As Europe struggles with energy costs, this man is running out of options

Fabrizio Cardinali, 72, does not like the bright city lights. He actually has no use for electricity and has lived off the grid for more than half a century.

That makes him one of the few in Europe who is not worried about rising energy costs this winter.

Cardinali, whose long white beard makes him look like Karl Marx, the poet Walt Whitman or a slimmed-down Santa Claus, lives in a stone farmhouse in the hills of the Verdicchio wine country near Ancona, on Italy’s eastern Adriatic coast.

By choice, he has no electricity, no gas and no indoor plumbing.

Fabrizio lights the wood stove at his own home

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Carrying an oil container from his house

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Harvest olives from the trees

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“I wasn’t interested in being part of the world as it was. So I left everything – family, university, friends, the sports team, and went in a completely different direction,” he said, sitting in the kitchen and wearing patched corduroy trousers.

“Giving something up is not masochistic. You give up something to get something else that is more important, he said.

In the past, he has lived completely alone.

Fabrizio and his current housemates, Agnese and Andrea, have lunch together

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Working in the vegetable garden outside his house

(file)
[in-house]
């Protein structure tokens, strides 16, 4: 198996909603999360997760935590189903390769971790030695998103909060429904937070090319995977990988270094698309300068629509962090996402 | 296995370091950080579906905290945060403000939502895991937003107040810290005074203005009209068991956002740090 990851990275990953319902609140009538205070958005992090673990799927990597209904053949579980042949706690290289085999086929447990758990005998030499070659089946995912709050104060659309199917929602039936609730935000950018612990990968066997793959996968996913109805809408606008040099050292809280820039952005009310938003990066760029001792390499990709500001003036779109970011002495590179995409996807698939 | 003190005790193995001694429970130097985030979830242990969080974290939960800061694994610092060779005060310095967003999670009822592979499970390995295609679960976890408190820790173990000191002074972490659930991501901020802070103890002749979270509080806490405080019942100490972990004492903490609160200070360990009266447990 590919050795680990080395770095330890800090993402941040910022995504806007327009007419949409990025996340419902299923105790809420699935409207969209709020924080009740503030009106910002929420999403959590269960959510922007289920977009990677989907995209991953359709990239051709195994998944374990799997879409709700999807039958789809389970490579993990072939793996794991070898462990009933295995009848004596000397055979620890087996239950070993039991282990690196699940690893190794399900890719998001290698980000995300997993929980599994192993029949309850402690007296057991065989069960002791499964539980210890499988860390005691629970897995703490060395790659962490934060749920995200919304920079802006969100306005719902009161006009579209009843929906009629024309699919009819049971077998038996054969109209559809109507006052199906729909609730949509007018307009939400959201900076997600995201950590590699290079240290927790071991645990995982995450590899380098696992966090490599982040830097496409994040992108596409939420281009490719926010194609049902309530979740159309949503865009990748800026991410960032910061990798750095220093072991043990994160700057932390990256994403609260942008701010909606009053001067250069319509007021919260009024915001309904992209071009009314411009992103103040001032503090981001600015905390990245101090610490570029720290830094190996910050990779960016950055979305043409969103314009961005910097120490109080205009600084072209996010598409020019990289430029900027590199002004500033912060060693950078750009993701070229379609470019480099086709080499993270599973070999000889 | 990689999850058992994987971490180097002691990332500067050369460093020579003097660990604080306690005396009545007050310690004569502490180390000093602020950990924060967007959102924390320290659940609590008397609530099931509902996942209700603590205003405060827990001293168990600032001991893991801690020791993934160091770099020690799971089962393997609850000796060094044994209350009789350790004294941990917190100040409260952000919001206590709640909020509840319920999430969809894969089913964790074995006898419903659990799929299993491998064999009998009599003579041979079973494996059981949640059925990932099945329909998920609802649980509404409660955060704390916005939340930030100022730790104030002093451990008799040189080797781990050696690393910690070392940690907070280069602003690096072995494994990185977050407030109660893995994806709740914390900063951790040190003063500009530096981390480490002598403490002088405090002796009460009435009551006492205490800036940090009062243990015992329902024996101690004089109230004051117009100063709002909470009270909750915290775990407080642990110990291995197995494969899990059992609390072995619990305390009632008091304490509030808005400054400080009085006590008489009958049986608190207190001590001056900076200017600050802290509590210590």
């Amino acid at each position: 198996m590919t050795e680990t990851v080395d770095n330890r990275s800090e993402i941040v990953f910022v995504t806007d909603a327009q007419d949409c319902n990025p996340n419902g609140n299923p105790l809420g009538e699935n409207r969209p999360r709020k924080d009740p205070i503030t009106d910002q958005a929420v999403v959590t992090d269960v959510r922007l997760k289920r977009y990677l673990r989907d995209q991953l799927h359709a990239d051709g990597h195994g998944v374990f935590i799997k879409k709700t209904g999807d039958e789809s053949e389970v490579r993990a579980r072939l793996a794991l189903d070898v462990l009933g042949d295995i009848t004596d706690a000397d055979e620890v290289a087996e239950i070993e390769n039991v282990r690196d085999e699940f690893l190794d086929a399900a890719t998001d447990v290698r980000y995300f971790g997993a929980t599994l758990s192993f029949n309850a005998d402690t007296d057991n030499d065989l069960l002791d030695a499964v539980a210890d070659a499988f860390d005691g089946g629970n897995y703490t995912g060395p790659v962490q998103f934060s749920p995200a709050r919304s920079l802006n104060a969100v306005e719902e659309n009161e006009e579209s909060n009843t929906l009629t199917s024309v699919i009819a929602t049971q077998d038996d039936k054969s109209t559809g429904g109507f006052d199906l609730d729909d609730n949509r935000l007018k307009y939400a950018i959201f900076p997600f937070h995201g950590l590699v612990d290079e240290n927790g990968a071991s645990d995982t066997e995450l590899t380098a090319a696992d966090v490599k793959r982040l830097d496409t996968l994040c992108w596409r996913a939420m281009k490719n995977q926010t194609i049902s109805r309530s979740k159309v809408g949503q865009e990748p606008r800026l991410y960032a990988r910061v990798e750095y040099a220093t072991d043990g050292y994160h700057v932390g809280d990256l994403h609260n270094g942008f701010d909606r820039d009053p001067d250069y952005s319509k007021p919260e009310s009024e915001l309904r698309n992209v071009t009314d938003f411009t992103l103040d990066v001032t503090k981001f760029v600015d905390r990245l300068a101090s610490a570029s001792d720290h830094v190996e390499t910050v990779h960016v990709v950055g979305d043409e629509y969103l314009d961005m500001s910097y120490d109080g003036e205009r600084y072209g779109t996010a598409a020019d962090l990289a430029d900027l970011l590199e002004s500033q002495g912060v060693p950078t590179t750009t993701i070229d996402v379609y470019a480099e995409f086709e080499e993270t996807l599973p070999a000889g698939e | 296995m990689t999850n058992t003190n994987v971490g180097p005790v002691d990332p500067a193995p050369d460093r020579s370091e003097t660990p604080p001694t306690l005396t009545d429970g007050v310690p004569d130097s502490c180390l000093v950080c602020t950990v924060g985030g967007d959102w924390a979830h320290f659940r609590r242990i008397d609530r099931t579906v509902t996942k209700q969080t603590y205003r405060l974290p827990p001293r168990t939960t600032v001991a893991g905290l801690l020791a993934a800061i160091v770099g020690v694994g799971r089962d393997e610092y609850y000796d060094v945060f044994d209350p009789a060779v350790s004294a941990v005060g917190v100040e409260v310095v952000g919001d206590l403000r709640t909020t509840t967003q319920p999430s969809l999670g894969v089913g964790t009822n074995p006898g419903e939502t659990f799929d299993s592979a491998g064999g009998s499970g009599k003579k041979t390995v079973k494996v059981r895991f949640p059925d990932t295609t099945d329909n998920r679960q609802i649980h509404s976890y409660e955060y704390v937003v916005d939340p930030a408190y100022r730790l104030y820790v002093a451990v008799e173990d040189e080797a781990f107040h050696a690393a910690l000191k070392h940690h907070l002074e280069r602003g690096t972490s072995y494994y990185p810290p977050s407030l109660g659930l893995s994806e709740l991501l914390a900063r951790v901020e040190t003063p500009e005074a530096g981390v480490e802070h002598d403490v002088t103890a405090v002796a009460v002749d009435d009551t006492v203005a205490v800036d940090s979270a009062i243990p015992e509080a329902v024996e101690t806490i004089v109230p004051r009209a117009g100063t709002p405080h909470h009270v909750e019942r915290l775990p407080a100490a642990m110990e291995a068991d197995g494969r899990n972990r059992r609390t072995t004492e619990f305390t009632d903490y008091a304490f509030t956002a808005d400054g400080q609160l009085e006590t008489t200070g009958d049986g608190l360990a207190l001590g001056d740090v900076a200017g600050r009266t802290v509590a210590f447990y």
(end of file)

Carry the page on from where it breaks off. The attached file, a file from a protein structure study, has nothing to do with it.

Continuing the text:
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Right now he has two housemates, a rooster, three hens and a cat in a community he calls “The Tribe of Harmonious Walnuts”.

Visitors looking for Cardinali and his friends are told by locals in the nearest town to take the narrow dirt path that starts next to an oak tree flying a multicolored peace flag.

Cardinali and his housemates, who gave their names only as Agnese and Andrea, rely on a wood stove for cooking and warmth, and are lit by lamps filled with used cooking oil donated by neighbors.

Fabrizio sits with his cat while reading a book

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On the way out to the olive harvest

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“I feel privileged to have the freedom to choose my freedom,” said Agnese, 35, who moved in two years ago. Andrea, 46, spends the week there but goes home to Macerata, about 51 miles away, every weekend to look after her mother.

The “harmonic walnuts” grow fruit and vegetables, olives to produce olive oil, and keep bees for honey. A local cooperative sells them sacks of pulses, cereals and wheat, which they grind to make their own bread.

Whenever possible, they exchange any surplus production for whatever they need.

Although some people have called him “The Hermit of Cupramontana,” Cardinali says he is not one.

Andrea picks the olives that fell from the trees

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Fabrizio checks the chicken coop

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The 72-year-old climbs a tree to harvest olives

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Instead, he believes that life is best lived in small communities.

His first advice to anyone tempted to follow his example is: “Throw away your so-called smartphone.”

Cardinali occasionally travels short distances to visit friends, take olives to a stone press to make oil, and walk or hitchhike to the nearest town to have a coffee with the locals or visit the doctor.

“I’ve lived this way for about 51 years and I’ve never regretted it. Of course there have been difficulties, but they never made me think that I made the wrong choice or threw everything away, he said. “Absolutely not.”

Photography by Yara Nardi

Reuters

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